Salads are often thought of as food for summer days. Indeed they are then often most welcome when hot weather makes heavy cooked meals seem unappetizing. But in many ways we need to eat more salads at this time of year when the range of fresh fruit and vegetables is so much reduced. It is easy for us to slip into a nutritional rut with our meals. We can find ourselves piling on the potatoes and pasta, filling up with stews and casseroles, eating far more dairy products, meat and fats, all in order to fend off the cold.
An old boy said to me the other day something quite true of his carpentry that applied equally well to most of gardening. “A good carpenter spends more time setting up and tidying up than he ever does actually cutting wood.” Even more does this apply to hedge trimming and pruning. It is so easy to trim a shed load of bits with shears, secateurs or saw but then it takes as long again to dispose of all those bits. Careful planning and methodical work can reduce the effort considerably after all you do not want to pick up and move anything more often than necessary do you?
I live in East Anglia, the driest region in the country with an average of only 18-22 inches rainfall per year, and moreover I live on the east side of Breckland in the driest part of all. Right in the very middle of the bulge into the North sea I am sheltered from the south westerly winds that bring most rain and also far from the moist sea winds coming off the East coast. Without exception during the growing season water is in short supply. True the last couple of years we have had plenty of winter rain and even a little during summer but there is never enough.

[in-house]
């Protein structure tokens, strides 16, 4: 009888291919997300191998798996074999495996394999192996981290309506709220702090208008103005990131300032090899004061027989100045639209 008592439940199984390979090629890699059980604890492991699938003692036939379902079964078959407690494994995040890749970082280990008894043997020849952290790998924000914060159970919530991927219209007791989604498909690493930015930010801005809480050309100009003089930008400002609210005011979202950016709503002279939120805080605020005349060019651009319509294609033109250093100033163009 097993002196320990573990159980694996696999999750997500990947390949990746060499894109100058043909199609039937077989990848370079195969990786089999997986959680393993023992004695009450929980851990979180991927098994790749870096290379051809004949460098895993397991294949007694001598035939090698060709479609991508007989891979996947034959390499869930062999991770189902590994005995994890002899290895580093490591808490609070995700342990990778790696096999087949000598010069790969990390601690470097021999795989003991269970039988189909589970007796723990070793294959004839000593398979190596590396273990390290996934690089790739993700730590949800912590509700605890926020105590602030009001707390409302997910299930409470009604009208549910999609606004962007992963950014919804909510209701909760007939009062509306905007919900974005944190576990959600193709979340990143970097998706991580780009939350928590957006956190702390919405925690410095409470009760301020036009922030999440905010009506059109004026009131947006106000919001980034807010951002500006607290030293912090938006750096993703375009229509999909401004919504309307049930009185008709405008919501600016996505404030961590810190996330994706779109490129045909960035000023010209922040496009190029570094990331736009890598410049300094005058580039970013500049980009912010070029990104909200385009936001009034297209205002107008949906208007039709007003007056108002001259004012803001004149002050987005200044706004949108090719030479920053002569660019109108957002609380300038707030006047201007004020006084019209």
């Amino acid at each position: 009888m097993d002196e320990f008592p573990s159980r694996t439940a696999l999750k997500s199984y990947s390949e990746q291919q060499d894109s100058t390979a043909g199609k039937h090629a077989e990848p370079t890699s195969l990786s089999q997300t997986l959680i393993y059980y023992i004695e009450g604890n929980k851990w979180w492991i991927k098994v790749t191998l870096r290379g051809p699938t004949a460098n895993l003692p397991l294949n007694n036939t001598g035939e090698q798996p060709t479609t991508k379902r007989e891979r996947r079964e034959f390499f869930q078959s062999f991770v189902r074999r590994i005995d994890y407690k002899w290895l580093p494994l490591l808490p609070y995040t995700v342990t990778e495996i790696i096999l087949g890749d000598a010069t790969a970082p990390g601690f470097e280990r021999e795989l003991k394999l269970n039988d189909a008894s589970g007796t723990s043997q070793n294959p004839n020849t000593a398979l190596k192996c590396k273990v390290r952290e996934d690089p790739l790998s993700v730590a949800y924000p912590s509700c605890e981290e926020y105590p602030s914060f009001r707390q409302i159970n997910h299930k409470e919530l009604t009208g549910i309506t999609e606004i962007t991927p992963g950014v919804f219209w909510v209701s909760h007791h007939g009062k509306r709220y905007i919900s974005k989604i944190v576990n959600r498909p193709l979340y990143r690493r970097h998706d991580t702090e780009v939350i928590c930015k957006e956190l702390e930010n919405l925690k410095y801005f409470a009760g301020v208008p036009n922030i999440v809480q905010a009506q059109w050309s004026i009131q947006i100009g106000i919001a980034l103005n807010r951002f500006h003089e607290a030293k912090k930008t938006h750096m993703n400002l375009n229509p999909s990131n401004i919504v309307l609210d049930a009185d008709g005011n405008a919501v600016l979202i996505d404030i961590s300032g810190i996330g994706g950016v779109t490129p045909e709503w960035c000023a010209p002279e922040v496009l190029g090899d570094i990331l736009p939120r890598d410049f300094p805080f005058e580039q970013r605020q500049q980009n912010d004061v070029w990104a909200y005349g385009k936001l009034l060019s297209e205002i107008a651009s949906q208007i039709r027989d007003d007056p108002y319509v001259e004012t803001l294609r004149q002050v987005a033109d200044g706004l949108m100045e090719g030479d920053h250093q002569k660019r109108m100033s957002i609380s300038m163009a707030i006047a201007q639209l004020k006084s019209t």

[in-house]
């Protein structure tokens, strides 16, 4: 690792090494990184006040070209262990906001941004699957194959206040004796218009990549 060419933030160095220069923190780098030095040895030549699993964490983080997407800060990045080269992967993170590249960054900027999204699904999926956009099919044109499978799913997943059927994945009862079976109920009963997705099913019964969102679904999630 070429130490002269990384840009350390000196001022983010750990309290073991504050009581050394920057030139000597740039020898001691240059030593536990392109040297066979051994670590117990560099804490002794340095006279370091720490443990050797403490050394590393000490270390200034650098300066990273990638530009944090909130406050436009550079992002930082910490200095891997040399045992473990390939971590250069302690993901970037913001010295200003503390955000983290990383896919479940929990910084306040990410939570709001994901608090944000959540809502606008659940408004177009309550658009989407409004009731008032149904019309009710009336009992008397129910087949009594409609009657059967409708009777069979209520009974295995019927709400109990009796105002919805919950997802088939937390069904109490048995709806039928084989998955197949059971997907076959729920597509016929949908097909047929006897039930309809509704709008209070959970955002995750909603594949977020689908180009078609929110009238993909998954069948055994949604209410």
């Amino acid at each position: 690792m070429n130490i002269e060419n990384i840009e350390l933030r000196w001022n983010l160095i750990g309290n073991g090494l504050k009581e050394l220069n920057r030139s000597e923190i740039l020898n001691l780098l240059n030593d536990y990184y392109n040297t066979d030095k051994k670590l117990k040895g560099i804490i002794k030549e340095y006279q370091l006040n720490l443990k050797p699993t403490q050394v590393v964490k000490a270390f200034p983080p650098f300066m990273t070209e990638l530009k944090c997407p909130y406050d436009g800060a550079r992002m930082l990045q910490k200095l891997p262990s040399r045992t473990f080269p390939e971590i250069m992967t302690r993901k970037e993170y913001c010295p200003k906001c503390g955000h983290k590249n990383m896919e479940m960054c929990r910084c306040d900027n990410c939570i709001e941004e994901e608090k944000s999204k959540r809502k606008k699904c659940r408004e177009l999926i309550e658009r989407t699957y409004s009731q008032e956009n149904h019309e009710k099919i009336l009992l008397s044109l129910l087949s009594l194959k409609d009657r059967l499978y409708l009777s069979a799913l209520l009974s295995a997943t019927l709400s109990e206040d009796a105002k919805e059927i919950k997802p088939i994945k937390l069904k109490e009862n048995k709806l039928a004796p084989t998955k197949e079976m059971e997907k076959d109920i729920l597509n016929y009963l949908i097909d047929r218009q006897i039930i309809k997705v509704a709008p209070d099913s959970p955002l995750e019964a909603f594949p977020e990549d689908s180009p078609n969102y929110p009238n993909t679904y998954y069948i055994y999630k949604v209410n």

Whether or not you think anyone should smoke or snuff Tobacco it is still an interesting plant horticulturally. It was widely used as an extremely powerful pest killer, however it did for several gardeners along the way. The actual active substance nicotine is a strong nerve poison and one drop can be absorbed through the skin to kill. A cigarette or two contains more than enough to slay you if you absorbed it all. A by-product of the tobacco industry nicotine was often the gardeners poison of choice, and always under glass, as it was so effective even if hazardous.
Often the problem is not of growing a crop but of having it when you want it. The majority of our crops come in summer and autumn, as is their way. Most plants find it preferable to flower and fruit within the annual growing period. (A few are more difficult, of Mediterranean origin, used to milder winters they endeavour to carry fruits through the colder months to ripen the following year.
These apparently useless bits of junk are actually one of the most useful items a gardener can obtain. They can be easily turned into tanks and water butts, coldframes, hotbeds, compost bins and propagators, root, apple, potato, seed and tool stores and much much more.
Hands up any gardener who has not at least one recycled plastic bottle in use as a cloche! Where would we be without these handy growing aids which are seen in gardens almost everywhere. These are very effective as we all know and of course free. But I've often wondered who made the first one?
At talks and question times over the years I have heard so many tales of woe but not caused by what you may expect. At first thought it is the insect kingdom who generally get the blame for causing the most garden damage and losses. They are surely culpable of a lot but often it is bigger creatures who are as much to blame. Maybe they are not as numerous but their size makes their depredations far worse, and with many of them it is not the loss of what they steal but the collateral damage they cause in the process.
Weeds can be looked at as useful because of their ability to thrive in adverse conditions, their hardiness and their value as green manures -particularly because of their accumulation of scarce minerals. But more importantly they are essential for maintaining populations of beneficial insects. In this article I am now going to ask you to broaden your outlook even further and to appreciate pests as extremely valuable allies to us gardeners.